1. Thanks for sharing the leadsheet, George! Who knows—maybe people'll start calling it at Smalls et al. a couple years down the road...I mean, people already call "Blues Connotation," "Turnaround," etc..

  2. hey George, I hung out with Ornette in New York recently (long story). Ornette said to me a few months ago "Noah, what is the tonic of sound? It has no tonic - it's sound"

  3. Ornette has never sounded out to me. I find it funny that some folks think of him as the "avant-garde" of jazz, even though his music is actually 50 years old! Don't get me wrong, I LOVE Ornette, but IMO he's never been the "out" guy at all, nor is John Zorn or whoever. For that matter, I have a hard time deciphering where the definition of "out" starts and ends. What is "out", is it not playing changes? If then so what? If a musician doesn't want to learn playing changes (and again I love doing that) we should respect that. Louis Armstrong would sometimes navigate changes with a simple melody, and I have been told that he didn't know much music theory. He sure could play "All of me." I find it funny that some musicians still think in those terms.
    Great post George, love the blog!

  4. Thanks George!
    There is a nice version of Invisible By Geri Allen with Paul Motian and Charlie Haden, don't remember the name of the cd....

    There is also a very interesting documentary film around on dvd: Ornette,David and Moffet about the trio with Charles Moffet and David Izenson. They reveal many of their ideas and point of views there.

  5. Thanks George, for writing about this experience you had with your students. It's interesting in light of what you wrote in your May 8th "Cookie Cutter" post where you delineated a choice between "not wanting to churn out a bunch of musical clones" as opposed to churning out "a bunch of musicians who cannot play well enough to work as musicians in the real world."

    I had commented that "the way in which one learns the craft can help one develop a more personal sound." So I'm happy to see you call attention to rhythm, melody and phrasing in this post. Those are the essential elements at our disposal as improvisors, whether on changes or when playing free. Ultimately there is little difference in the improvising process between change playing and free playing. As long as the harmony of the tune has become internalized there are endless creative choices to be made both when practicing and performing tunes. Generally students are so conditioned to meet requirements that it does not even occur to them what kinds of choices they have available to make. Practice is often so compartmentalized (sound, language, technique, time, harmony) that they fail to put these elements together creatively. In some cases I've had students react with surprise to the idea that it's even OK to make certain kinds of choices for themselves, feeling that they have a more important obligation to demonstrate certain skills.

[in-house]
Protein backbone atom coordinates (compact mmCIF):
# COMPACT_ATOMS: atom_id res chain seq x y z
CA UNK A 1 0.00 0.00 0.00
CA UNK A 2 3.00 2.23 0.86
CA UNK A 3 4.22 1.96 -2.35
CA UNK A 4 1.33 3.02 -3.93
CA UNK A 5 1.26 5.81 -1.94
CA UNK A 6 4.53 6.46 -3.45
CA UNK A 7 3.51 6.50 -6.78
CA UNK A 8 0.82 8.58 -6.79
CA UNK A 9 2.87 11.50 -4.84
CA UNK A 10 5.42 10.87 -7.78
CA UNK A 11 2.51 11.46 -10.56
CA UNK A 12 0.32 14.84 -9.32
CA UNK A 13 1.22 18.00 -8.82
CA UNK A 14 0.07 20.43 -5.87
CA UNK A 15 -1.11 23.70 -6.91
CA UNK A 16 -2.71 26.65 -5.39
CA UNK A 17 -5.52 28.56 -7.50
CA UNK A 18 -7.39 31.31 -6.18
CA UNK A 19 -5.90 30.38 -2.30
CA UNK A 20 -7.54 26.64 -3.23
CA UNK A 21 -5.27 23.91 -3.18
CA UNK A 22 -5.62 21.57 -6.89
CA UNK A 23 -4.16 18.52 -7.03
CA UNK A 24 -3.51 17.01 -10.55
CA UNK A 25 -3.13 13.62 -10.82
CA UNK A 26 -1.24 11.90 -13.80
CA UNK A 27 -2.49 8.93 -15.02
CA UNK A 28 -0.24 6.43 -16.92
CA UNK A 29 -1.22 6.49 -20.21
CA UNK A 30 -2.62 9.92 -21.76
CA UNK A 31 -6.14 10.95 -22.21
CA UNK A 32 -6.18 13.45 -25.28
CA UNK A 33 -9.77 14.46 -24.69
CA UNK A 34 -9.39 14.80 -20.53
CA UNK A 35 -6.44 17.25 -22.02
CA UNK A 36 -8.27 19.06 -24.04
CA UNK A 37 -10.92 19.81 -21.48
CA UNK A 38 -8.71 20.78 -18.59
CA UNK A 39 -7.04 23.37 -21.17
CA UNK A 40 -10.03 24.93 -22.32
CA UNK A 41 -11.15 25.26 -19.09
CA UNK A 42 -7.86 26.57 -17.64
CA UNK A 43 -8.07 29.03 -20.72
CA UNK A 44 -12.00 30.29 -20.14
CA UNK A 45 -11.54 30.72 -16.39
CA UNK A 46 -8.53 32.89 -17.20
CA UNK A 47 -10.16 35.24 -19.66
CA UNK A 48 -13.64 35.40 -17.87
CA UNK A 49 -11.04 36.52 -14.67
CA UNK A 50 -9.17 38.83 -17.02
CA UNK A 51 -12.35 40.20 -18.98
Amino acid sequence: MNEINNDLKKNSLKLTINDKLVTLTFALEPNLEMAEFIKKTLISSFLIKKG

Your current post points to those elements that I feel we should emphasize in our teaching in order to enable creativity in our students. I appreciated reading it.

    PS I would not agree that we "need to study theory and ear training in order to hear even simple harmonies". But I do agree that it's an area that eludes some. In reading jazz criticism I get the impression that many folks in fact do not really hear this aspect of the music so well. But that's another discussion...

  6. Great post, George. And amen to all the comments...

  7. The comment field here seems to want to call me "anonymous" but I'm actually Bob Gluck.

    I'm glad that you wrote this, George. Lots of people prognosticate about Ornette but few actually engage in conversation. The first thing that I think must be said is that we all, yes all of us, are children of Ornette. There is no way around it. His impact is unavoidable and global, even if not obvious. Next, I hear a large amount of his playing as quite tonal in nature, meaning that it involves pitch relations, and in a serious way. It may be that he starts on an idea, explores it motivically, and then moves on, and this is sometimes (or often?) not about changes, but I find him to be one of the more melodic players ever. Sometimes it is very much about changes and certainly the blues. Next, while Ornette may not be thinking "changes" in a literal way he abstracts very basic ideas about sequences, motives, and what it means to play together--even in unison--and tonality. From this broader perspective, if one plays a melodic "shape" and then explores it as if through a kaleidoscope, that is a form of tonality, albeit somewhat abstracted. If everyone is playing together but not necessarily starting on the same note, that is a unison, albeit from an abstracted perspective (aka harmolodics).

    I've heard the same "play what you play" or "play what you hear" anecdote about Ornette from more than one person recently, and I think that it cuts to the chase nicely--Ornette is really saying "play with me, but your version of this might be different than mine since you are a different person, but if you listen well and are true to yourself, the result will be our playing very much together." The results may not hold closely to a conventional notion of "harmony" but can result in something that is just as "harmonious," if one takes a broad enough perspective. And the ability to imagine that broader perspective is essential to playing well in a context of changes. Otherwise, one is probably just playing scales and arpeggios over the changes, as you, George, wisely note.

  8. Jazz music is so beautiful. It's really under appreciated. We give so much praise to main stream music yet some of these jazz musicians are way more talented then most main stream music artists.